Tips to stay safe as bear sightings increase in area

Chase Anderson

More stories from Chase Anderson

December 15, 2022

Photo courtesy: Jozi Simpson

A grizzly bear charges down a hill in Sunlight Basin, northwest of Cody. Many precautions can be taken to avoid dangerous situations with grizzlies and other bears that populate Wyoming.

As winter fades to spring in Wyoming, hiking trails and campsites are beginning to reopen. The introduction of warm weather however, awakens hibernating bears.

During the spring and summer, Wyoming experiences an influx in visitors. Tourists come to enjoy the state’s various wilderness areas including Yellowstone National Park or the Cloud Peak Wilderness area. 

With more people accessing wilderness areas comes more trash, leftovers and scents that are all enticing to bears.

“In 2007, we were camping in Muddy Creek in our camper and making pancakes as we always do,” junior Jace Bohlman said. “We had extra batter so we decided to make a small, plain pancake for our dog Sage. While we were eating, we noticed a neighboring camper walking down to our site. He had a stern look on his face so we became concerned. We opened the camper door to go meet [the man] and low and behold, a grizzly bear was on our doorstep.” 

Sometimes people think that nature is free land, but it really belongs to the animals and wildlife.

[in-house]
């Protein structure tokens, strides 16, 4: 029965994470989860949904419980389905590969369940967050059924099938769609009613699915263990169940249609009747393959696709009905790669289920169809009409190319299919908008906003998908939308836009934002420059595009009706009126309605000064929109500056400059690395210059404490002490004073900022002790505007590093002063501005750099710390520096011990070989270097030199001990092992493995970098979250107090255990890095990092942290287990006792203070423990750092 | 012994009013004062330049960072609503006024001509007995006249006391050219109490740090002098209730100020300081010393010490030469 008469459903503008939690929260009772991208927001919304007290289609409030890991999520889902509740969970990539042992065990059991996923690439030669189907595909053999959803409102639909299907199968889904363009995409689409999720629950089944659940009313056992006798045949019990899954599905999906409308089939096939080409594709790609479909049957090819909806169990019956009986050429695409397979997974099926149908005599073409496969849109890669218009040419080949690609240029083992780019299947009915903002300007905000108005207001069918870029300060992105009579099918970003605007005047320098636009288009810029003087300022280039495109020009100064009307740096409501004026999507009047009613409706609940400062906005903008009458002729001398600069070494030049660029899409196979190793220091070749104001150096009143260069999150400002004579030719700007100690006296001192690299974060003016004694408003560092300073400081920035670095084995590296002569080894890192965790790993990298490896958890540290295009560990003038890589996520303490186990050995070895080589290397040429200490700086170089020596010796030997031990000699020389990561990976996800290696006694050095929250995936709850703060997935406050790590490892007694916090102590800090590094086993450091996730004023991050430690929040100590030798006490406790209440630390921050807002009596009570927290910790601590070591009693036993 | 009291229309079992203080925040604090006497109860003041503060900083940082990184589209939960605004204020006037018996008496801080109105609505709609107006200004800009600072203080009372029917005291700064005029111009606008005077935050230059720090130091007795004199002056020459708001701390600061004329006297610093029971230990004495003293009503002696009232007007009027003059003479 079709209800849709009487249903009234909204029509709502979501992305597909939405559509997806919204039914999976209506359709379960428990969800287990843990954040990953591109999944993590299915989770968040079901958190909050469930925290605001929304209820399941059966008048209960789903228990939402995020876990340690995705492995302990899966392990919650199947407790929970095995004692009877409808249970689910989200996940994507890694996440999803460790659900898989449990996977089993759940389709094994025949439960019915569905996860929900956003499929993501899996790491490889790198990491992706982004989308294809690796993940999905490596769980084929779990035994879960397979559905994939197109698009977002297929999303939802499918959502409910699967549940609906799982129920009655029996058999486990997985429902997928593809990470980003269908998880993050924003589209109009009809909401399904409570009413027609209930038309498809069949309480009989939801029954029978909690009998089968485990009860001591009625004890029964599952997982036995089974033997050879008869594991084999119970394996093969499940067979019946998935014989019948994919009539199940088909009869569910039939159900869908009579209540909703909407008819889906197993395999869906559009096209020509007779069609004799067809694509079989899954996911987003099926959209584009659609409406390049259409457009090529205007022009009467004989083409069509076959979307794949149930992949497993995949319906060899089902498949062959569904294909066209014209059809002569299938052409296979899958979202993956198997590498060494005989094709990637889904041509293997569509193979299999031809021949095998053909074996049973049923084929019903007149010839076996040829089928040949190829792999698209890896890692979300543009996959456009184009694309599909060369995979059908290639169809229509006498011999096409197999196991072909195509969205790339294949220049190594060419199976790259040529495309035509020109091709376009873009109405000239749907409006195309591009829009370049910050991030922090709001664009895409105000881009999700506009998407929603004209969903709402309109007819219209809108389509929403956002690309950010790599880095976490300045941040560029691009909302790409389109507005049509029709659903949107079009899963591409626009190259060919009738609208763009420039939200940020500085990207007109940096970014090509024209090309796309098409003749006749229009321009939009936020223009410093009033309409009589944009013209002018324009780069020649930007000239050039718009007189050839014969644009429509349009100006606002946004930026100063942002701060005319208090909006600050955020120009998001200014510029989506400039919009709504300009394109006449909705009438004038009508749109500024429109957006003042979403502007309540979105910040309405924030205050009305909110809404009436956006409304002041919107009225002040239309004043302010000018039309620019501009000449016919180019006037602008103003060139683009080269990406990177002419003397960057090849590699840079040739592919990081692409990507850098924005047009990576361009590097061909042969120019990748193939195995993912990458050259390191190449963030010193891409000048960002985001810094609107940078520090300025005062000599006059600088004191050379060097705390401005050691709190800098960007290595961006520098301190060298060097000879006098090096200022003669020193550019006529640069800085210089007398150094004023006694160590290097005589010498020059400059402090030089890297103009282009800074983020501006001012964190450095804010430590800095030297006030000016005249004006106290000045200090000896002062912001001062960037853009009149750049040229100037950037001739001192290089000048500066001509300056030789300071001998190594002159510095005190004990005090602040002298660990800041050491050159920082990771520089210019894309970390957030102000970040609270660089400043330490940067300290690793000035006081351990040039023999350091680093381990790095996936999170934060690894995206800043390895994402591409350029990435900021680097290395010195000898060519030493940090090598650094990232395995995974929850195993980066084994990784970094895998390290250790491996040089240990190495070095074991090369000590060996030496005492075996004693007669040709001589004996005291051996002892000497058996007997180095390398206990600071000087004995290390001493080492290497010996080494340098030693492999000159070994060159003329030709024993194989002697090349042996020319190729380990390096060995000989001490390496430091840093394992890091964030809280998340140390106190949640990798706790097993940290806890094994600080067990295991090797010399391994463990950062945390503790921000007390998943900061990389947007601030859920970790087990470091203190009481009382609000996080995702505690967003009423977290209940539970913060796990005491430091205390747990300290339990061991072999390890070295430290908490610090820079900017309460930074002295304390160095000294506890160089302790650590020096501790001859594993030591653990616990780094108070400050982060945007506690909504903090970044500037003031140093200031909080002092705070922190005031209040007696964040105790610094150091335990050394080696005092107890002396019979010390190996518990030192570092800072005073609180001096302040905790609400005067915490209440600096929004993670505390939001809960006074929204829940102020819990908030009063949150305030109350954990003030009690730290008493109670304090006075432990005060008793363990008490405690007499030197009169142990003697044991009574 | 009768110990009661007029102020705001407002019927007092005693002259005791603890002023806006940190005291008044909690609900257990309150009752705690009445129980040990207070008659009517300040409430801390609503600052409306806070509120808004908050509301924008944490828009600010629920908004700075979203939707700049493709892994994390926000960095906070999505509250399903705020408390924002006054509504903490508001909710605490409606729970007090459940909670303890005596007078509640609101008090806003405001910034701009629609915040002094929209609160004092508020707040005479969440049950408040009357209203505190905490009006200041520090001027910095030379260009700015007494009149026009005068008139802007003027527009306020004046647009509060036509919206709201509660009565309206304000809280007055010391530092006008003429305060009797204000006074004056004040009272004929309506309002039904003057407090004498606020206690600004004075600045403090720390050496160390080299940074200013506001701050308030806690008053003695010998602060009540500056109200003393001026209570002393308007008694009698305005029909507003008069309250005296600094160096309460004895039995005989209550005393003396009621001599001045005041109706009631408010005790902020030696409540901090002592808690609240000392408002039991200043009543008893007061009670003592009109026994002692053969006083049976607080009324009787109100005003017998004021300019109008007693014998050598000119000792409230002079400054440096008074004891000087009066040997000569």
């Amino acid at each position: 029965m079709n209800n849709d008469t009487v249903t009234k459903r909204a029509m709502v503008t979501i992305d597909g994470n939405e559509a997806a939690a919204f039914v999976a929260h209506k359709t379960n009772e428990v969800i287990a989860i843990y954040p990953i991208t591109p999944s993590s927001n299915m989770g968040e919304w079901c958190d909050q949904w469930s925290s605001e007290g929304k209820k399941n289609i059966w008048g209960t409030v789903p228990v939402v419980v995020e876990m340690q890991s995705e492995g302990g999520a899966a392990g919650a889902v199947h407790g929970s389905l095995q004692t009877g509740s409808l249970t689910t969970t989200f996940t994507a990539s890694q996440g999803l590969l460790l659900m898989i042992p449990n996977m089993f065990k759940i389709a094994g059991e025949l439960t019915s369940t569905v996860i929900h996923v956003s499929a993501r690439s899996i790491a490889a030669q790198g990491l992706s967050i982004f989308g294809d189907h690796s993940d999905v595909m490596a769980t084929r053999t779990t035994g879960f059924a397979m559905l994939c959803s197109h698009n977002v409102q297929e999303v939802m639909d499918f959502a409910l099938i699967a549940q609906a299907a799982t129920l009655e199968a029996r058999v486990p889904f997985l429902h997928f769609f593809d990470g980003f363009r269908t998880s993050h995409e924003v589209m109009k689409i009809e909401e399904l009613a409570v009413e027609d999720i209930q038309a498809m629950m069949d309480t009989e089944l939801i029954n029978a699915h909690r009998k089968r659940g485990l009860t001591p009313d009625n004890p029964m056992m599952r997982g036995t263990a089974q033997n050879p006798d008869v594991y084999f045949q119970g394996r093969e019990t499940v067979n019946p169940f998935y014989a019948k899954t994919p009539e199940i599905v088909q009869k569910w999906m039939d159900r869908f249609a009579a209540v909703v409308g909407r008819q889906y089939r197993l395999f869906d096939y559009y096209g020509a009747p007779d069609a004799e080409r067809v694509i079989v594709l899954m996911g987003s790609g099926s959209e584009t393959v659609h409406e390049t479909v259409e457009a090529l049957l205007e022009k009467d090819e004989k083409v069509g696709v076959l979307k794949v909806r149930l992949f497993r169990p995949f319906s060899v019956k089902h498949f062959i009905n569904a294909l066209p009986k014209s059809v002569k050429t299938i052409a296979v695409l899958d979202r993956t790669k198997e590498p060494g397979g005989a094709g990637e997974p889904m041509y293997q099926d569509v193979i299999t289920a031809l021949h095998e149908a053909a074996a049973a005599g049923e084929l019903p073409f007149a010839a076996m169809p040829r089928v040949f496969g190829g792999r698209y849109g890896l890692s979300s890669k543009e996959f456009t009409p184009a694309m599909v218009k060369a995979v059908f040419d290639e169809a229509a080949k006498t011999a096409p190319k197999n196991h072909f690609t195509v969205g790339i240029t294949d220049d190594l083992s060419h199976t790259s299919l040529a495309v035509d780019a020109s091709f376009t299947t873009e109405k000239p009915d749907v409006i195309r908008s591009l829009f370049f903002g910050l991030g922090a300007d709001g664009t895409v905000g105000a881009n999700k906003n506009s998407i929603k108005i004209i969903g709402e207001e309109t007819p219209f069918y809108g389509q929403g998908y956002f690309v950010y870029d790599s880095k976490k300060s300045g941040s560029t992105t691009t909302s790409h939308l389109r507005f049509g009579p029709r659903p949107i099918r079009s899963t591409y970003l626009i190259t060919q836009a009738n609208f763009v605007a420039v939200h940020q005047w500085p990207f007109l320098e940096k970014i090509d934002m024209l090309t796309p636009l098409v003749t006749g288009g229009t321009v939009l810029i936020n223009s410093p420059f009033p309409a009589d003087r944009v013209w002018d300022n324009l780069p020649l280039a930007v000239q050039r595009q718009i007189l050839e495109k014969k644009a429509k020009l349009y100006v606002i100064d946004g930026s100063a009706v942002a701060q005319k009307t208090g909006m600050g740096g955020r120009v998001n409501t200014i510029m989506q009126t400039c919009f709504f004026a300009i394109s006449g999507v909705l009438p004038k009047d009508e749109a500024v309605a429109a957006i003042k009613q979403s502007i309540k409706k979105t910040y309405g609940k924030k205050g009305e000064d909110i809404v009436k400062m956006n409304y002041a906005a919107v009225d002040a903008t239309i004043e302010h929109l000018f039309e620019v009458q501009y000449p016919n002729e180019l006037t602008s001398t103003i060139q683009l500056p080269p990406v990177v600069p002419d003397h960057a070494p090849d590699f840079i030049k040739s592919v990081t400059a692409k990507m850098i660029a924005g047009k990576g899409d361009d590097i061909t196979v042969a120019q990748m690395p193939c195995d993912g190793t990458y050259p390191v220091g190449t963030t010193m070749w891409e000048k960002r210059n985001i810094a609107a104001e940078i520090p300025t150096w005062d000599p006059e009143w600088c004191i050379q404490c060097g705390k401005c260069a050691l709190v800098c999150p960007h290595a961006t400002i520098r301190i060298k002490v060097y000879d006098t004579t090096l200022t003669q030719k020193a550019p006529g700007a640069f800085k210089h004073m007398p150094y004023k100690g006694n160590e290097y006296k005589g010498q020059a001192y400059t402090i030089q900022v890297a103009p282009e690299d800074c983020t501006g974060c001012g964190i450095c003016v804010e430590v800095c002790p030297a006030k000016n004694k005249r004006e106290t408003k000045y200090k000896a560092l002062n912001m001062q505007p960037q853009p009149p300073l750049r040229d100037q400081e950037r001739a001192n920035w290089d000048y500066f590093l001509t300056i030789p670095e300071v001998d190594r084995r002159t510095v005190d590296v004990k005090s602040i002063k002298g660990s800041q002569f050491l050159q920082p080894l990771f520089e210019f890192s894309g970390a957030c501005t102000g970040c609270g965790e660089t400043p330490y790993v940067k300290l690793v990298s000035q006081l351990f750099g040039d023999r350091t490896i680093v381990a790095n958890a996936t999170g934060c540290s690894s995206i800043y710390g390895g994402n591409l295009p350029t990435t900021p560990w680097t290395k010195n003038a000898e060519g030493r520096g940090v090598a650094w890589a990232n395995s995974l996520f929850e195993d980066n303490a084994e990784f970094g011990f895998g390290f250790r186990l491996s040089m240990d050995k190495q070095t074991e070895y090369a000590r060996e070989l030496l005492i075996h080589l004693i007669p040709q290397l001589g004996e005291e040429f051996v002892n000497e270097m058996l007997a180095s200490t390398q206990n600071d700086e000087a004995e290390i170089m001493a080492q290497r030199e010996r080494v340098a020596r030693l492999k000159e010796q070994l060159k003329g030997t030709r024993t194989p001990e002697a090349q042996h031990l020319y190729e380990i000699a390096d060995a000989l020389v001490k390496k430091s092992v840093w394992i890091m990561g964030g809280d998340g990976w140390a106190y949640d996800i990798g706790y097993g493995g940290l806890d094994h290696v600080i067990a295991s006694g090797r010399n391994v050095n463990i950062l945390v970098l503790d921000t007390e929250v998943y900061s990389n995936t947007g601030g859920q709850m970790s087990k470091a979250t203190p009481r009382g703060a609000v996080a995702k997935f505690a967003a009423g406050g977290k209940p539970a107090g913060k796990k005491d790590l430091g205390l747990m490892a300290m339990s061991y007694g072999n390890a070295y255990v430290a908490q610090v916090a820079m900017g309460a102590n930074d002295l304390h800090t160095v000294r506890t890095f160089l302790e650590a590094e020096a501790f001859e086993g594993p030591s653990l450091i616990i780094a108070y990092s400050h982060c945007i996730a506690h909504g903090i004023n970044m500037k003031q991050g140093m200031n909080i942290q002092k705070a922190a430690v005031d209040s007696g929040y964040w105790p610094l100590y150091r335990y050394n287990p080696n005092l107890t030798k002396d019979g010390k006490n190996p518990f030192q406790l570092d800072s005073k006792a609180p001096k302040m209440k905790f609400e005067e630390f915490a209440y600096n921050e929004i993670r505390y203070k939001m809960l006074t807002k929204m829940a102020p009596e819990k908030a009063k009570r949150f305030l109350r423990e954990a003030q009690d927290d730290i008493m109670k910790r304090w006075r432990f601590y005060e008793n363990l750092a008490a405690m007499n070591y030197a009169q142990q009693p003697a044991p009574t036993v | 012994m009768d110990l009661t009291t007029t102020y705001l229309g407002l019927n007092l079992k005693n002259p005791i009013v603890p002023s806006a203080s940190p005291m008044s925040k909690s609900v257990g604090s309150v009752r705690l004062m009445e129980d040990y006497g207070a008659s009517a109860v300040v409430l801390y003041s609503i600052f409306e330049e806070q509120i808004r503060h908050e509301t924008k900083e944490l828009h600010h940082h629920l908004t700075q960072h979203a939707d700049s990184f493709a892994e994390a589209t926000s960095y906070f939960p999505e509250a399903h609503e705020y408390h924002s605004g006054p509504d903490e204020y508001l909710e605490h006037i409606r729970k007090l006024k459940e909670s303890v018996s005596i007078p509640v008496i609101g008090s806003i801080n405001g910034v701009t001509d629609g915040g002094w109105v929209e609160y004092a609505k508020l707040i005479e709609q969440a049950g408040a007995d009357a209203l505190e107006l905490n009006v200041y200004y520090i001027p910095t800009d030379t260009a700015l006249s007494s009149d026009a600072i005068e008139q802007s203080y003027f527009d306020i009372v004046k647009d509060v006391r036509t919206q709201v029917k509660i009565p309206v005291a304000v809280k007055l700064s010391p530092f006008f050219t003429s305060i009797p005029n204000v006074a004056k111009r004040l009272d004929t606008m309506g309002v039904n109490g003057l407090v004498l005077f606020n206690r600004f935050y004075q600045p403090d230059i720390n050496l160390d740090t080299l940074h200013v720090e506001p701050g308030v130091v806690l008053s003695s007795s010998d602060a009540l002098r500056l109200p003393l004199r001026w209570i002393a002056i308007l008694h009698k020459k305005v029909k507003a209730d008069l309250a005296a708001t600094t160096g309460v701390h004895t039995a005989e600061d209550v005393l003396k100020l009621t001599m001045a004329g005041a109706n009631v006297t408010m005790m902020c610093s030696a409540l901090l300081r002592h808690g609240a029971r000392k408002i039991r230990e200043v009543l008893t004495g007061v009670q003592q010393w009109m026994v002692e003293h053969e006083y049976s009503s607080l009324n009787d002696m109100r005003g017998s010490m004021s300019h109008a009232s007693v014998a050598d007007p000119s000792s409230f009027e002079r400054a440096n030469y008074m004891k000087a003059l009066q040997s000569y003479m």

— Senior Jozi Simpson

The U.S National Park Service monitored 728 bears in Yellowstone Park in 2019.  Though bear attacks aren’t typical, on average there is at least one recorded bear attack per year in Yellowstone specifically. Because of this, it is important to remain vigilant in bear country.

“I think it’s important to understand what you’re getting yourself into [when in bear country],” senior Jozi Simpson said. “Anywhere you go, it’s important to understand the culture and [bear country] truly is a different culture.”

The NPS recommends many different ways to stay safe in bear country including hiking in groups, being loud to let your presence be known, securing food away, staying calm and carrying bear spray.

“I think a lot of people carry guns but don’t know how to use them,” Simpson said. “That’s why I think bear spray is important and knowing how to use it as well.”

Now, more and more places encourage the use of bear spray. Some national parks even offer places where hikers and campers are able to rent cans of bear spray for their trip.

It is important to remember that national parks and wilderness areas contain wild animals. Remembering to be vigilant and respectful in these areas can help nature-goers avoid dangerous conflicts with wildlife.

“Understanding that you are in [the animal’s] territory and you are not invited means you need to be very respectful of their land and what they are doing,” Simpson said. “Sometimes people think that nature is free land, but it really belongs to the animals and wildlife.”